Successful startups change how a market works. In many cases, they also change how companies themselves work by rejecting traditional management structures and job descriptions. The way these companies describe themselves is as being “flat”—no hierarchy of managers, but a democracy where the best idea wins. At first glance, this may sound like the ultimate non-hierarchical, “boss free” way to run an organization. However, when there is no formal org chart, the resulting organizational structure is actually more hierarchical than traditional organizations, with one or a few people informally holding all power. Importantly, this hampers the organization in its mission to build the next-generation product or service for its market.
An explicit management structure is necessary to distribute power
Concentration of power
In “flat” companies that have not yet explicitly defined who is responsible for what and handed out manager titles and budget responsibility, there is still one manager at minimum: the CEO. This means that the CEO is essentially managing everyone and responsible for making sure every employee has the information needed to be productive. All decisions – including personal issues, expense reports, marketing, technology vendors, phone plans, product launches and hiring, along with the typical CEO functions such as driving the organization’s vision, mission and strategy – rest with the CEO. No one else has any decision-making authority. In effect, even though it was not intended, it becomes a two-tier organization with the CEO at the top and everyone else at bottom.
Although flat organizations claim to improve communication and decision making by empowering employees to speak up and take charge, the reality is quite different. Without an explicit structure, implicit structures take hold. An ex-employee of Valve, a gaming company that used to promote it’s “no boss” culture, said, the experience could feel, “a lot like high school.” Without doubt, an overworked CEO who struggles to handle all the requests that come to them will choose to implicitly delegate certain types of work, and with it some amount of organizational power. Flat organizations can put psychological pressure on employees to try and figure out the “secret” org structure that really rules a place. Politics aside, as firms grow, there will be more possible lines of communication and higher potential for inconsistent information sharing. Not only are these implicit environments a barrier to effective decision-making but they are also the farthest thing from democratic.
No progress unless CEO is involved
In organizations that purport to be flat, it can seem like anything goes. Against this backdrop, employees may become bolder in offering opinions and suggestions. Ideas are great, but in order for them to become productive contributions to key business goals, there needs to be support, buy-in and resource allocation. Likewise, in order to avoid wasting time and resources on unnecessary projects, someone with authority needs to weigh in. In a flat organization both the ‘yea’ and ‘nay’ decisions will come from the CEO. Rather than being empowered to work on peer-led project teams or consult with mid-level managers who understand the company’s goals, employees in a flat organization will need to somehow gain favor with the CEO in order to get their projects approved.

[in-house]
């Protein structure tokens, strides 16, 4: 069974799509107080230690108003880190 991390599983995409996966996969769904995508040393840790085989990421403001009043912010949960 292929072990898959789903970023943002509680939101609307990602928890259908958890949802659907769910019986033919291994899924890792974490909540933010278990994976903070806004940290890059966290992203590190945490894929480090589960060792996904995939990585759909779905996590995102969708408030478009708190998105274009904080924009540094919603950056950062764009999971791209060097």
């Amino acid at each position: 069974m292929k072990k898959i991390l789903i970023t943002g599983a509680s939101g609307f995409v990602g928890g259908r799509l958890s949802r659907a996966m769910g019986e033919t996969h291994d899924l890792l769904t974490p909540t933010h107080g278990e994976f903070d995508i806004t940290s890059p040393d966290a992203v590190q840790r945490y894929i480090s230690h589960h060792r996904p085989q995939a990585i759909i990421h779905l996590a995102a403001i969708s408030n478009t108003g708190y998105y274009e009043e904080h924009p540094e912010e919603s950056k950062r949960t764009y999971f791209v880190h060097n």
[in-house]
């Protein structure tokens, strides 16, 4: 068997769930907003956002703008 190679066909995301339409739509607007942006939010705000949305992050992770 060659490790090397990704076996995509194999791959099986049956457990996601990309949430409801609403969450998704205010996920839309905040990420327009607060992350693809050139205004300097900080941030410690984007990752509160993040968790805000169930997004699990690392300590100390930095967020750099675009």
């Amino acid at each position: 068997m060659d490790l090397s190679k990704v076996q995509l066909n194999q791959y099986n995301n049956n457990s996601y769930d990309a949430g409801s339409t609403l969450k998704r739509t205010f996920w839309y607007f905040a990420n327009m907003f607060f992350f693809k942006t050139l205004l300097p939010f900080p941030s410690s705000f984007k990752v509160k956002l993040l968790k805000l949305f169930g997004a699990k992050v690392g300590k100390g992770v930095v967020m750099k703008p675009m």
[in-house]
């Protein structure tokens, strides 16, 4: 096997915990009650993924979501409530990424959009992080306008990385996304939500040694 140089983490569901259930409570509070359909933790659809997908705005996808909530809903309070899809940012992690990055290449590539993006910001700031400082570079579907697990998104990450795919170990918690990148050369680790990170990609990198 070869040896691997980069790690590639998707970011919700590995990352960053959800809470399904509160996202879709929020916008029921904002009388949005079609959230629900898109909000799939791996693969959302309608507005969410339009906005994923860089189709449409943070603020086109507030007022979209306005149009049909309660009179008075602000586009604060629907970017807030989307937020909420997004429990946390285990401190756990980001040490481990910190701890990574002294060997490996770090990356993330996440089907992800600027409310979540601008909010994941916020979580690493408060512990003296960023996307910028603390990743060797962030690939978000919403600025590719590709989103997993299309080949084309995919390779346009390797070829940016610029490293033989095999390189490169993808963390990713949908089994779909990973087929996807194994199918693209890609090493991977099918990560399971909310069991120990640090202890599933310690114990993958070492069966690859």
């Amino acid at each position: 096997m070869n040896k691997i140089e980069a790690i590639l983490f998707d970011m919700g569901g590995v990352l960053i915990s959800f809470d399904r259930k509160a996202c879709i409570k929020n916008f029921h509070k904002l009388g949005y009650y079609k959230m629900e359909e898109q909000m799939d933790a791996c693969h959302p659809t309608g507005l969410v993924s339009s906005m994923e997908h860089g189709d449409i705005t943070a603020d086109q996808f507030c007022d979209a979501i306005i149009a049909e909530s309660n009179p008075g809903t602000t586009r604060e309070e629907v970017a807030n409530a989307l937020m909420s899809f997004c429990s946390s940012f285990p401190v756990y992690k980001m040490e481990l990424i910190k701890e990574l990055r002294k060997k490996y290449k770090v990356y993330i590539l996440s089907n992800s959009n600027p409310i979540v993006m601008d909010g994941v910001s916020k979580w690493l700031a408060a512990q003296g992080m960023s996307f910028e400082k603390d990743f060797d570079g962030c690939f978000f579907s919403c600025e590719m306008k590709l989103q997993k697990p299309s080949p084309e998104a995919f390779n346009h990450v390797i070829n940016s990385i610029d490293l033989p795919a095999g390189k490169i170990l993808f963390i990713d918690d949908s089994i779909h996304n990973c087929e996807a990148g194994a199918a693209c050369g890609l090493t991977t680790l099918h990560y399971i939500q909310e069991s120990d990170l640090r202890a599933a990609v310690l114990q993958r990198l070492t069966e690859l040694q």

Chaos or autocracy
Although a flat organization structure empowers all employees to speak up, who are they speaking up to? Consider what could happen if an issue arises with your product or service. Without an explicit structure, who is responsible for monitoring and resolving these risks? If employees can take matters in to their own hands, what guarantee do you have that they’ll resolve the issue in a way that is consistent with company standards? How can you ensure that an issue gets resolved at all and that measures are put in place to avoid similar problems in the future? Without an explicit structure in place, it seems like your options are employee-centered chaos or CEO-focused autocracy.
Management structures should align words and actions
It can be tempting to adopt new trends in management, especially when they come from the fun and energetic startup world. However, it’s important that a business’ words and actions align. You can’t use the term “flat organization” to denote a democratic, “no bosses” or egalitarian environment. As described above, the inherent flaws in flat organizations – including lack of delegation, hidden structures, no accountability, and chaos – will result in an organization that is more hierarchical than if it were led by an old-school org chart. Not only that, but a company without structure will lack the tools to execute on strategy. If you want to be truly democratic in how you manage your business, then you’ll need to implement an explicit structure and processes that support this goal. It turns out that management thinking is valuable, even in startups.